When we are toddlers we go through a stage where our reply to everything is ‘no’, but asserting control with that two-letter word isn’t quite as easy when we grow up. By the time we are adults it can be especially difficult to say no to family, friends and employers. We’ve all been there before — we’re overcommitted, stressed or just plain old tired, and we find ourselves saying yes to favours, extra work or social events we know we shouldn’t take on.
For women in particular, establishing and maintaining healthy boundaries can be harder than we realize. Toronto-based psychotherapist and social worker, Maryam Fazl of Therapy Starts, provides insight into why saying no is such a challenge — but can also be one of the most empowering things a woman can do.
Saying ‘yes’ is a socially learned behaviour from childhood
Saying ‘no’ is uncomfortable and awkward for many women. Fazl explains that, early on, girls are taught to ‘play nice’ and be agreeable. She says, “Girls learn to ignore their own needs and focus on others’ needs first.” As adults, we then worry about being perceived as difficult, inflexible or unhelpful when we say no. Past trauma can also impact a person’s sense of self-worth and agency, making it extremely uncomfortable learning to use boundaries.
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Setting boundaries is a form of self-love
Healthy personal boundaries, while difficult for many women to establish, act like a guide for others. They help others understand ways to behave around us — what is OK and not OK — and they can help shape expectations. Fazl explains, “Setting healthy boundaries is an important part of self-care and, without it, one would feel overstretched, depleted and burnt out.” Maintaining boundaries allows for trust, a sense of safety and feeling heard and seen. For Women of Colour, saying no and establishing strong boundaries can work towards healing intergenerational trauma and building a sense of agency.
Pay attention to your needs and signals from your body
Many women struggle to say no personally and professionally because they aren’t quite sure what their boundaries are. Fazl says that if we give a lot of our time to friends and family, and feel drained, overwhelmed or resentful afterwards, it’s important to notice and name these emotions — and validate the experiences. “These are signals from the body providing feedback on the situation.” She suggests paying close attention to how situations make us feel: was that comfortable or overwhelming?
She says that giving ourselves permission to ask what is and isn’t working for us, and then putting our needs into words, can be a helpful way to establish boundaries. Using mindfulness (knowing how you think and feel about a situation) and prioritizing self-care is an important part of figuring out your boundaries.
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Use assertive communication when discussing your feelings
Saying no assertively, being direct and using ‘I’ statements, validates the other person’s needs and wants while being firm about what we will or will not do. “If one’s style of saying no is too passive one may be ignored; if too aggressive, it can push others away,” Fazl explains. While saying no to your boss can be really uncomfortable, in doing so, you’re showing them that you’re honouring your existing commitments and don’t want to compromise your productivity.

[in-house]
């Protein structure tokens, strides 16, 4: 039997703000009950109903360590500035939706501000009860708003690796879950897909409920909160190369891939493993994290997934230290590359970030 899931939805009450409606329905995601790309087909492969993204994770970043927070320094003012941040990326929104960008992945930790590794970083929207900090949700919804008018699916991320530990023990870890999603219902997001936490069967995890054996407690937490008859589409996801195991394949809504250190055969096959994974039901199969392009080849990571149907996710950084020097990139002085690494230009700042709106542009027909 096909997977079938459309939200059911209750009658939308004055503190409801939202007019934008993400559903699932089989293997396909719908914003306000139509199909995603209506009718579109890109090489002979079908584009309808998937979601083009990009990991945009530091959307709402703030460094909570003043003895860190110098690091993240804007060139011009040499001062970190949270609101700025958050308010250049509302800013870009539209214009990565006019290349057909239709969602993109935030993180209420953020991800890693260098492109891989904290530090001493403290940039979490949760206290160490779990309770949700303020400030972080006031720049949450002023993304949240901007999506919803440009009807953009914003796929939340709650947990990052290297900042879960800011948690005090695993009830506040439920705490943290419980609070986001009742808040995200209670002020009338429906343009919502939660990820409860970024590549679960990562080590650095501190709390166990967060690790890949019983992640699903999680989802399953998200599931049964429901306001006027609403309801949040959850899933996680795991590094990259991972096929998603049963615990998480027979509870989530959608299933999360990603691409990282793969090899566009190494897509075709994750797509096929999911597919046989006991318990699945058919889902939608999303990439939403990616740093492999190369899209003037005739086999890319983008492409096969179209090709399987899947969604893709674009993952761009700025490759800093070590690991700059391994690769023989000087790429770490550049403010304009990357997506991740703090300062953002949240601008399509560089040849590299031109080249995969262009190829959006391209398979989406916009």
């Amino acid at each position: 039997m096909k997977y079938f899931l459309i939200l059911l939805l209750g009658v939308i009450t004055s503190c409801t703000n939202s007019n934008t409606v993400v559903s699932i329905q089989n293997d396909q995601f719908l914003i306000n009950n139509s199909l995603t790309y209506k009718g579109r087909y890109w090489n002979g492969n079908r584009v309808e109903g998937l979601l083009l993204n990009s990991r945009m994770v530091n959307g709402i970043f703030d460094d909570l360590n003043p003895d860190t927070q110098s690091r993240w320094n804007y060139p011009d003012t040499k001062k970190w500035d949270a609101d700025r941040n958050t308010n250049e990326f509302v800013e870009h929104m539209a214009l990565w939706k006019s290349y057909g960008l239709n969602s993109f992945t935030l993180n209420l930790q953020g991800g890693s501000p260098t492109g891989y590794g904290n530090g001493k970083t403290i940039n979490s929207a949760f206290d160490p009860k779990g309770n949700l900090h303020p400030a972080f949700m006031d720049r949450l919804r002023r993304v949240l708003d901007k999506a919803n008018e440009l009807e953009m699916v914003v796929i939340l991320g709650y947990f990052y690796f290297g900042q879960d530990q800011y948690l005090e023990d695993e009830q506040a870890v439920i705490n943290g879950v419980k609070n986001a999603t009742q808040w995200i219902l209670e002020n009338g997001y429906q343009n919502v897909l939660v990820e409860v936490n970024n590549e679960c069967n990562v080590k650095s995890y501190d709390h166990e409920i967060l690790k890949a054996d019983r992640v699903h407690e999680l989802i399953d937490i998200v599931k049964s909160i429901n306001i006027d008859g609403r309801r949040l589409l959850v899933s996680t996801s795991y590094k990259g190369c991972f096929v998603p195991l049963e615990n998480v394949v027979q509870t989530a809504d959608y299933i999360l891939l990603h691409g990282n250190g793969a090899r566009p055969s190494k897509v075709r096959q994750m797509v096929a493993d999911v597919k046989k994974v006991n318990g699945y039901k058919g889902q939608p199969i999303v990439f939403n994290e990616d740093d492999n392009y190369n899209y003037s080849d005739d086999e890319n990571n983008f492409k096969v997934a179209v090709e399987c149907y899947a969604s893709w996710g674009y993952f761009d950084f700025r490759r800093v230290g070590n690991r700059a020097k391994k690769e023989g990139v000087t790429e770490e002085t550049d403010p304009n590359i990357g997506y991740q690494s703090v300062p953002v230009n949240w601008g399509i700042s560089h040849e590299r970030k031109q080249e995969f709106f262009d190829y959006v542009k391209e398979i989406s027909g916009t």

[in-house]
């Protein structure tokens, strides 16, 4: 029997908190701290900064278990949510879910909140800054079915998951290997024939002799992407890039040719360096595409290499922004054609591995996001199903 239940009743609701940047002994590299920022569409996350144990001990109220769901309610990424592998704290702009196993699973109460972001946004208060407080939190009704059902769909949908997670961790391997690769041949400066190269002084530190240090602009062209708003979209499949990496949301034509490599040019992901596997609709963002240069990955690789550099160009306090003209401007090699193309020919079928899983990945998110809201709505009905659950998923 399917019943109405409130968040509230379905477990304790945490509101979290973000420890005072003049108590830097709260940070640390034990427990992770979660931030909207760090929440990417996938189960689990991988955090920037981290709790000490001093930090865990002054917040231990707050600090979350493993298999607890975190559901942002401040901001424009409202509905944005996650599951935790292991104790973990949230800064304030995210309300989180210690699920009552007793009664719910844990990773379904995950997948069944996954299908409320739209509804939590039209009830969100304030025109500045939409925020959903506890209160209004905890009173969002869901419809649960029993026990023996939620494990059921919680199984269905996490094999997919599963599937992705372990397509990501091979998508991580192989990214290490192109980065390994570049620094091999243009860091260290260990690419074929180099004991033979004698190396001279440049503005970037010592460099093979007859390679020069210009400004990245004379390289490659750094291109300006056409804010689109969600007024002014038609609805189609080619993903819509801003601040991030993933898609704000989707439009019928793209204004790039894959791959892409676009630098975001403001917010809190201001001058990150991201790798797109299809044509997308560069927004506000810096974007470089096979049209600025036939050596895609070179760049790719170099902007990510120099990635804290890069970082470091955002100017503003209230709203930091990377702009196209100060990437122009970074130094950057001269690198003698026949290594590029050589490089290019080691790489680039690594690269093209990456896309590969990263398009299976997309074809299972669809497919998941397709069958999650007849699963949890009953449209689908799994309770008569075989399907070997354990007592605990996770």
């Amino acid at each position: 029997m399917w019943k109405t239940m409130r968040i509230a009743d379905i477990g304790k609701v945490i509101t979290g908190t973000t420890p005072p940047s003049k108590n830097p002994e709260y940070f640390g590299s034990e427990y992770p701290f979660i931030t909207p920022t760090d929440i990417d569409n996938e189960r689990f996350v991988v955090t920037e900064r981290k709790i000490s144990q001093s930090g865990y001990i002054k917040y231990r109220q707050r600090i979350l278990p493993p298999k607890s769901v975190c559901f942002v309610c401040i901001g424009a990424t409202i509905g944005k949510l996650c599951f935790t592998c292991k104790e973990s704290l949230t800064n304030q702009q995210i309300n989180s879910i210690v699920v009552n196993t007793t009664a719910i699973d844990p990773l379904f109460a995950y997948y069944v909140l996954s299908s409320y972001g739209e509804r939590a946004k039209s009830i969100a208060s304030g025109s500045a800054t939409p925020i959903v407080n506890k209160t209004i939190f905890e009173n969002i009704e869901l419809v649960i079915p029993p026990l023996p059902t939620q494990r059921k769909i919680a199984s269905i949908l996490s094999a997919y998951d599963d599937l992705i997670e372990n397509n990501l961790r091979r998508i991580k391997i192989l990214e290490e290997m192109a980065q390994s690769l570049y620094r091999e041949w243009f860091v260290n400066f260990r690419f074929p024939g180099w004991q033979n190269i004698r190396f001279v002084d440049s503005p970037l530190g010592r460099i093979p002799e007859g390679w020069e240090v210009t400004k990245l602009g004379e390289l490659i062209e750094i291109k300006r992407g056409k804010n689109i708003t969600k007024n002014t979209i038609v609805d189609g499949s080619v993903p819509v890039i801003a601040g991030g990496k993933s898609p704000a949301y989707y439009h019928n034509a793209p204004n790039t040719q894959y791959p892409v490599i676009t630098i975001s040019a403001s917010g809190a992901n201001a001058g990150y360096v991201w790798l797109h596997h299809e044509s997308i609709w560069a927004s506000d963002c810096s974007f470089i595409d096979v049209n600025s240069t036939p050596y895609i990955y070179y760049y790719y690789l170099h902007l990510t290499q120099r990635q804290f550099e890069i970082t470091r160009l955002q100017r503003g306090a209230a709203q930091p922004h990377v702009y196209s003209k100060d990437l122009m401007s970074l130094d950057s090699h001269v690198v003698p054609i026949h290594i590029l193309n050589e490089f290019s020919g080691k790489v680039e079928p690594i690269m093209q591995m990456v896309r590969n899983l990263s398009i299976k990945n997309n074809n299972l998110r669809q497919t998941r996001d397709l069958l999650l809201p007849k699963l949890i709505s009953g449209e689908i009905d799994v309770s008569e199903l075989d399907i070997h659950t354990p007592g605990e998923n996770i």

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Delay an answer if you’re feeling uncertain
If you are unsure in the moment, Fazl suggests delaying an answer. “We have no obligation to give an answer right away and can respectfully acknowledge the other person’s request and advise we’ll get back to them,” she says. Sleeping on it can often help us formulate a more comfortable or appropriate way to say no.
Red flags to watch out for when discussing your boundaries
It’s important to notice when we are being manipulated or bullied into saying yes. As Fazl explains, “When one is being over-questioned, made to feel bad about saying no, mocked or insulted when one says no, then one’s boundaries are not being honoured.” While it might provide short-term relief to say yes, reverting to old habits is unhelpful in the long run. Fazl emphasizes that it is critical to maintain a clear sense of your boundaries. She reminds women, “You have a right to change your mind as you learn more about your boundaries.”
Practice saying ‘no’ to help build up confidence
When people are not used to hearing no, they will push back, and test how far they can go and how much they can get. Fazl encourages her clients to rehearse through imagery exercises and by practicing saying no out loud. She stresses, “Your self-worth is not tied to you saying yes.”
Remember, saying no is a form of self-love and empowers us to take control of our lives and the decisions we make. By establishing boundaries, we allow for healthier relationships with others and, ultimately, with ourselves.
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